Diabetic Diet for Non-Diabetic Mom

September 19, 1994
Lake Mary, Florida, USA
Fedora S. walks into her doctor’s office for a routine prenatal check up. She is 32 weeks pregnant. Her estimated due date (EDC) of November 15, 1994, is slowly getting closer, and each prenatal visit marks another milestone on the joyful journey. A nurse calls her name, and she gets up and walks into the back office to be put through the customary pre-appointment paces. She steps on the scale as usual, and the nurse’s eyes widen slightly as she double checks Fedora’s chart, but she says nothing. In the exam room, the Nurse Practitioner who sees Fedora today has the same reaction to her weight gain over the last three weeks…but it is her responsibility to do something about it.

Fedora is a small-framed woman, just five feet tall, who weighed 111 pounds in January before she became pregnant. She is now 32 weeks along and weighs 142 pounds…a gain of 31 pounds, which is still well within the normal range.

Overall, she’s gained a reasonable amount, but she has gained 15 pounds since she was in for her one hour glucose screen on September 2 - that was just three weeks ago - which means she has doubled her total pregnancy weight gain in just three weeks. Her glucose screen came back normal, but the Nurse Practitioner is still concerned about the suddenness of her weight gain. So she gives Fedora a pamphlet called, “Managing Your Diabetes” which includes a 1500-calorie meal plan and tips for reducing salt, sugar and caloric intake…and sends her on her way.

Following this appointment, Fedora called Dr. Brewer’s Hotline. The next day she wrote him a letter documenting her prenatal visit and enclosed a copy of the diet she was given to follow.

“Dear Dr. Brewer, “Included is a copy of the diet given to me by the nurse practitioner at my doctor’s office due to an increase of my weight of 15# in 3 weeks…” [no other “reason”!!]

The diet itself is frightening, particularly if you consider that her unborn baby is relying on every bite of food she takes for it’s nourishment, bone and muscle growth, and brain development. This diabetic diet specifies fat-free drinks, such as bouillon, coffee and diet soda. All “sweet substitutes” are to be sugar-free (which in today’s culture almost guarantees the use of aspartame (NutraSweet) which has it’s own set of problems and is definitely contra-indicated in pregnancy). Seasonings are to be salt-free, and there is a whole list of ways to avoid salt and salty foods.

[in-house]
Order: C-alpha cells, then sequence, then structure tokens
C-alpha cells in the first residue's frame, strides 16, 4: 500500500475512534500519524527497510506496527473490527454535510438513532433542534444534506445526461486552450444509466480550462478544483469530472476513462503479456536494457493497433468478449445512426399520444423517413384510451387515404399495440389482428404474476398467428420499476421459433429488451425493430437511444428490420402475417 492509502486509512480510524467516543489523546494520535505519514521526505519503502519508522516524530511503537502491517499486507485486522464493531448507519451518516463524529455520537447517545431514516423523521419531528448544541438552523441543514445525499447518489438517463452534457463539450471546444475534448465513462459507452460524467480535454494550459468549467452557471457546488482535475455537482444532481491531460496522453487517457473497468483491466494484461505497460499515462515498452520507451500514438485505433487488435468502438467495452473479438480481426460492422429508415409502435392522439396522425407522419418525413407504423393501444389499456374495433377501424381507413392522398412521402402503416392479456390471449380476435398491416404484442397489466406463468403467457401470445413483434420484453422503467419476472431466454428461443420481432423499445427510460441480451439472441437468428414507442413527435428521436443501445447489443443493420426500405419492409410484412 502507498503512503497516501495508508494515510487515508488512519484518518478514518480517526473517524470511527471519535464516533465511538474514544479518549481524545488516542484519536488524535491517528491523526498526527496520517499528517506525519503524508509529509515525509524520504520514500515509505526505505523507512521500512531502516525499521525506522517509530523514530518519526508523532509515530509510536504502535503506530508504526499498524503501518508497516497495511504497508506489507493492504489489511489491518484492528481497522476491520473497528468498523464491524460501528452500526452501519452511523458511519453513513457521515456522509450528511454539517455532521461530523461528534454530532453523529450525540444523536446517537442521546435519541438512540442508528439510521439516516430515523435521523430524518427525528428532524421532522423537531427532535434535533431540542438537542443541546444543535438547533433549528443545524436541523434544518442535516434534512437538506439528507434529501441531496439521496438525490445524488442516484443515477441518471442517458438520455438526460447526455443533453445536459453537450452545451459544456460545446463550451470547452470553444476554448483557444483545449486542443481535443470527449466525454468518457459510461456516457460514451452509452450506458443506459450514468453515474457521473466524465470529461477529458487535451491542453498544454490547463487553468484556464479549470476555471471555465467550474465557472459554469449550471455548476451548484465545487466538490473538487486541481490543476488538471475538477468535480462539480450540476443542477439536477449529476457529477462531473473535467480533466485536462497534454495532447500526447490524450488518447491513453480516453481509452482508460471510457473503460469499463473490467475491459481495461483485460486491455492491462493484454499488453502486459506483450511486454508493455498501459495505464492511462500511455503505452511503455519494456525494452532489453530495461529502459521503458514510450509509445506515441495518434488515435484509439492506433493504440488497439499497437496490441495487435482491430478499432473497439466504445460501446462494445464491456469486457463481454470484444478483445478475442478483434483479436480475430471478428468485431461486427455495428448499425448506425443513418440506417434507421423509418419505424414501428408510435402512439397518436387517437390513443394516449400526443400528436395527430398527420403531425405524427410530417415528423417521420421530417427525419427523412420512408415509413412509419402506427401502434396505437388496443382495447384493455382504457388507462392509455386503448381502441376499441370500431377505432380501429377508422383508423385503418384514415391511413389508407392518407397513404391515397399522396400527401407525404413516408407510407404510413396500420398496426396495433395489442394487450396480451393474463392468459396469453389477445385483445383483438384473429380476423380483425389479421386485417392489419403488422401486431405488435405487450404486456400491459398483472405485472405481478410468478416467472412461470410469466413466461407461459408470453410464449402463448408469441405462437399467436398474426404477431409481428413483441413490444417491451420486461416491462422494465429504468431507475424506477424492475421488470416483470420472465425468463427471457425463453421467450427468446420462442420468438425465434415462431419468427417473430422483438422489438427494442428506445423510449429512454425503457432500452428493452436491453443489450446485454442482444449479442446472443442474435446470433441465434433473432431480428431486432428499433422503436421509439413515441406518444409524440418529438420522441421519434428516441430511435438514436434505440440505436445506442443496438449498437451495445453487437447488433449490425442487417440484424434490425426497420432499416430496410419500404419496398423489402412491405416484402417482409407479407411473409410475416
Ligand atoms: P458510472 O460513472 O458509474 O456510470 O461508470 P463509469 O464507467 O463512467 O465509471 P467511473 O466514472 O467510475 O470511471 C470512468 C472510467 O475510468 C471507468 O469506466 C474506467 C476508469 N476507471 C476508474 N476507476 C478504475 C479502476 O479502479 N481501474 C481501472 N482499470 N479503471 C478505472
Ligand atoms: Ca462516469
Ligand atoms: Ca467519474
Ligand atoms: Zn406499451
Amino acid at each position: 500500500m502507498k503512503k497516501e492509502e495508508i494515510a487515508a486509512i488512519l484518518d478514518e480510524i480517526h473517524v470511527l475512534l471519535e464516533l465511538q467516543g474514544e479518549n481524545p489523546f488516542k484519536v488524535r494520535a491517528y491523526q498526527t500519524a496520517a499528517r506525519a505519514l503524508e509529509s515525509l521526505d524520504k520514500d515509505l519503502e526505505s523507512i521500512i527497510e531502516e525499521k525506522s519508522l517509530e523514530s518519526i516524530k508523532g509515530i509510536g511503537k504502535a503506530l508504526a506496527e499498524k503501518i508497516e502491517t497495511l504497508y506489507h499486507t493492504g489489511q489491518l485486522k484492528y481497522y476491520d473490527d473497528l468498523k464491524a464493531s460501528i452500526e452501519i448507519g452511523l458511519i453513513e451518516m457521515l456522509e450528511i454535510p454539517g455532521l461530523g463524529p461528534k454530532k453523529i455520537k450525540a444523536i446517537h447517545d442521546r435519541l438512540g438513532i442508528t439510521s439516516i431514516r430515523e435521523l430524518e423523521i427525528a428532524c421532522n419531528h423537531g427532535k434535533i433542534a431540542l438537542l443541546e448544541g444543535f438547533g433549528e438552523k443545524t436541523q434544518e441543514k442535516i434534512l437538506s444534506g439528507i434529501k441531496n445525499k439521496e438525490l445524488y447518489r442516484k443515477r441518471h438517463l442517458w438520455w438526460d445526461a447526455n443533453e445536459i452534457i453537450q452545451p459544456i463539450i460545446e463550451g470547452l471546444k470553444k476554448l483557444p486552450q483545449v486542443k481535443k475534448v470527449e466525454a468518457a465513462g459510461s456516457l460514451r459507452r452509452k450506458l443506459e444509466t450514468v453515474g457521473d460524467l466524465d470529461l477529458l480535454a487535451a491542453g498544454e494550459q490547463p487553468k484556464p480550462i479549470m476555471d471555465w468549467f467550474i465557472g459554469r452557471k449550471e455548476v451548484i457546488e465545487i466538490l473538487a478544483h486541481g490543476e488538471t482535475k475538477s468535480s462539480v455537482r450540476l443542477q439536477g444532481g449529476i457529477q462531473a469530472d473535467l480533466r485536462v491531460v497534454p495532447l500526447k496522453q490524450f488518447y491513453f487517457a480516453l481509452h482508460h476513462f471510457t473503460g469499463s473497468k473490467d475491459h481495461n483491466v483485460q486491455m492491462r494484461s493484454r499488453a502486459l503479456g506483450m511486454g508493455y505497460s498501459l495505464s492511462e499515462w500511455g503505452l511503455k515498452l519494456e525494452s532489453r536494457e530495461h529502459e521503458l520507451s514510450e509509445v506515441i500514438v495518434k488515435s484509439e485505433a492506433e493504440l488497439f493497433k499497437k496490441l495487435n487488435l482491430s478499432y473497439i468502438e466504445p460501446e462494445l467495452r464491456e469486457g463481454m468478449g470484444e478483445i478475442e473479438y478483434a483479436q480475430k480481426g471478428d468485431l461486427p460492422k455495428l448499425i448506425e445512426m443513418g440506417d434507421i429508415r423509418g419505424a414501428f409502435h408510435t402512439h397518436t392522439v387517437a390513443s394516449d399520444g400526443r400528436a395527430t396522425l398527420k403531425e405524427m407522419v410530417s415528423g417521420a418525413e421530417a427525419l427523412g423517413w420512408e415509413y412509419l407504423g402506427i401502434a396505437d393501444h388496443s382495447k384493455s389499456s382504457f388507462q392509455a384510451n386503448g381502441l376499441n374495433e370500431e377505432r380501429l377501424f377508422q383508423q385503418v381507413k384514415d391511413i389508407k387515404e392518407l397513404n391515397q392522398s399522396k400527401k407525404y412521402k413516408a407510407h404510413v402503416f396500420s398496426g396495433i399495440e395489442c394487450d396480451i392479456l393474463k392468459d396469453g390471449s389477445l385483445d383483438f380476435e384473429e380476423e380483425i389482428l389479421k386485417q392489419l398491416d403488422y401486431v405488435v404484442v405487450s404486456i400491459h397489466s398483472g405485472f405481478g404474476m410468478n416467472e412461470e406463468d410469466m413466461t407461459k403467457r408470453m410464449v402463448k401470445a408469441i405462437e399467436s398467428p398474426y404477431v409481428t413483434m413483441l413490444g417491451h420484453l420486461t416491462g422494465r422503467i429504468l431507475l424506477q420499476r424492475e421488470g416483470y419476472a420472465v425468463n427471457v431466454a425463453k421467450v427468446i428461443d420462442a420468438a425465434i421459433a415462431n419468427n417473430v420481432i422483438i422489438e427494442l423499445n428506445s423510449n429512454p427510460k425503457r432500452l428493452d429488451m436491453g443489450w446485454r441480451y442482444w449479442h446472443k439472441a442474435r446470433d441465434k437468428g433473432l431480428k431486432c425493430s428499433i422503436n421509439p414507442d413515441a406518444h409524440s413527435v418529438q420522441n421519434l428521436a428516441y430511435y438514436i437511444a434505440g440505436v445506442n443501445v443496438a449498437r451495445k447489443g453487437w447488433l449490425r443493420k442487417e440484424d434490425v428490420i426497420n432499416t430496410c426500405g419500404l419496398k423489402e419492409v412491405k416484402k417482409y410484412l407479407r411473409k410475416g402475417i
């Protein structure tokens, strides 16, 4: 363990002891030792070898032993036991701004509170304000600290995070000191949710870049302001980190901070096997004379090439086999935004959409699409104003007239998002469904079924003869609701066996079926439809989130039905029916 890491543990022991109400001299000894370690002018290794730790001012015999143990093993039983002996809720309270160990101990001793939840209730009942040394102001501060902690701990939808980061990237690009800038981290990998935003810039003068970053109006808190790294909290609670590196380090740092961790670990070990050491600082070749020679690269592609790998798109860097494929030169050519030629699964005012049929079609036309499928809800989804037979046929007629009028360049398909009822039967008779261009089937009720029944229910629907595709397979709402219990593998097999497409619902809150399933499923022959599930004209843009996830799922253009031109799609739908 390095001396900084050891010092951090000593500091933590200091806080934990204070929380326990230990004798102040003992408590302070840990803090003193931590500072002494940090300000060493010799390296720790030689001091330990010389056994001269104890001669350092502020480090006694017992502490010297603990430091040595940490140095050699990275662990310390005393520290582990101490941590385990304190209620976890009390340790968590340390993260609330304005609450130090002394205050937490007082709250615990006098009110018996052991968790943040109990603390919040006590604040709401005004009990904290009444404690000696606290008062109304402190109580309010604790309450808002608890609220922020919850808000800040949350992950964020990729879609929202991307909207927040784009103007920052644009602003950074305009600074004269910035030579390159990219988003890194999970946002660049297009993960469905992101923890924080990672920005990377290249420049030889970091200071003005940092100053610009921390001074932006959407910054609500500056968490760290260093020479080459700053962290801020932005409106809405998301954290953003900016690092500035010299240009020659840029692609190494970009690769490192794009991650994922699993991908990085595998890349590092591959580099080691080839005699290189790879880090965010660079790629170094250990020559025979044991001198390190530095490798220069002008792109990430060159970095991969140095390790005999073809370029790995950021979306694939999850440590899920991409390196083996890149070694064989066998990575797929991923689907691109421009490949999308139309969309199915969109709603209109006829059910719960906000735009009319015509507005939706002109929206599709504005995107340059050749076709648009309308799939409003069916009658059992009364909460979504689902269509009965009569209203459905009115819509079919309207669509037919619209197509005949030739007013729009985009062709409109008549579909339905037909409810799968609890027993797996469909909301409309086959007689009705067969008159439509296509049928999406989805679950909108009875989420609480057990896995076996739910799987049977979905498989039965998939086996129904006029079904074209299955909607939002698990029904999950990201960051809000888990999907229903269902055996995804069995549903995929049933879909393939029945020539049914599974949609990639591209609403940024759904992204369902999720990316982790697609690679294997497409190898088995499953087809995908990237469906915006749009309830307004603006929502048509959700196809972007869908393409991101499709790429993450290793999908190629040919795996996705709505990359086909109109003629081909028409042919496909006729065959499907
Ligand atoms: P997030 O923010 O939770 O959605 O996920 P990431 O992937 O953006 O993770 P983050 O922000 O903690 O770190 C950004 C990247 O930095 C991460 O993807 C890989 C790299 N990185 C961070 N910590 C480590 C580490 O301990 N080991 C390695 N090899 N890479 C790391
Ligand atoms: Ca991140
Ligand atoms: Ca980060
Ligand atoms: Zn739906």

Dr. Brewer is amazed and even angered that this diet was given to a pregnant woman in 1994. “Fedora is a NON-DIABETIC mom!” he says emphatically. So why in the world was she given information on How to Plan Meals for Better Diabetes Control? “Fedora [gained weight because she] was on our excellent, adequate diet for over a month. She did not have diabetes!”

He continues: “This diet - only 70 grams protein, low on salt and calories - causes low blood volume, premature birth, and low birth weight human infants….In the last trimester of human pregnancy (32 weeks here) this creates iatro-hypovolemia, IUGR, LBW, MTLPMetabolic-Toxemia-of-Late-Pregnancy---th...…”

“No mercy, no reason! And no hard data!” he exclaims indignantly.


Fedora’s letter to Dr. Brewer closes:

“…Thank you so much for all the information your provided me during yesterday’s phone conversation. The nutrition video and your book have been particularly helpful and informative.”

Isn’t it about time all pregnant women became aware of the truth about diet and drugs in pregnancy? Have you asked your Ob-Gyn what you should be eating? Has s/he ever talked to you about nutrition, or just about weight gain? There is a big difference between the two!

Epilogue

A baby girl, Monica Ashley, was born to Fedora on December 1, 1994, two weeks past her EDC. She weighed 6 lbs. 15 oz. (3174 grams) and was 20 1/4″ long. Certainly nowhere near a macrosomic or LGA (large for gestational age) baby, the feared result of diabetes during pregnancy. And even that fear remains unproven, as both diabetic and non-diabetic women have equal rates of macrosomic babies. (Macrosomia is thought to increase the incidence of shoulder dystocia, which occurs when the baby’s shoulders become lodged in the birth canal. But dystocia can usually be corrected if your care provider knows about the Gaskin Maneuver.)


Notes: “Iatro” indicates something doctor-caused, often a disease or condition, as in iatrogenicCaused-by,-or-originating-with,-the-doct....

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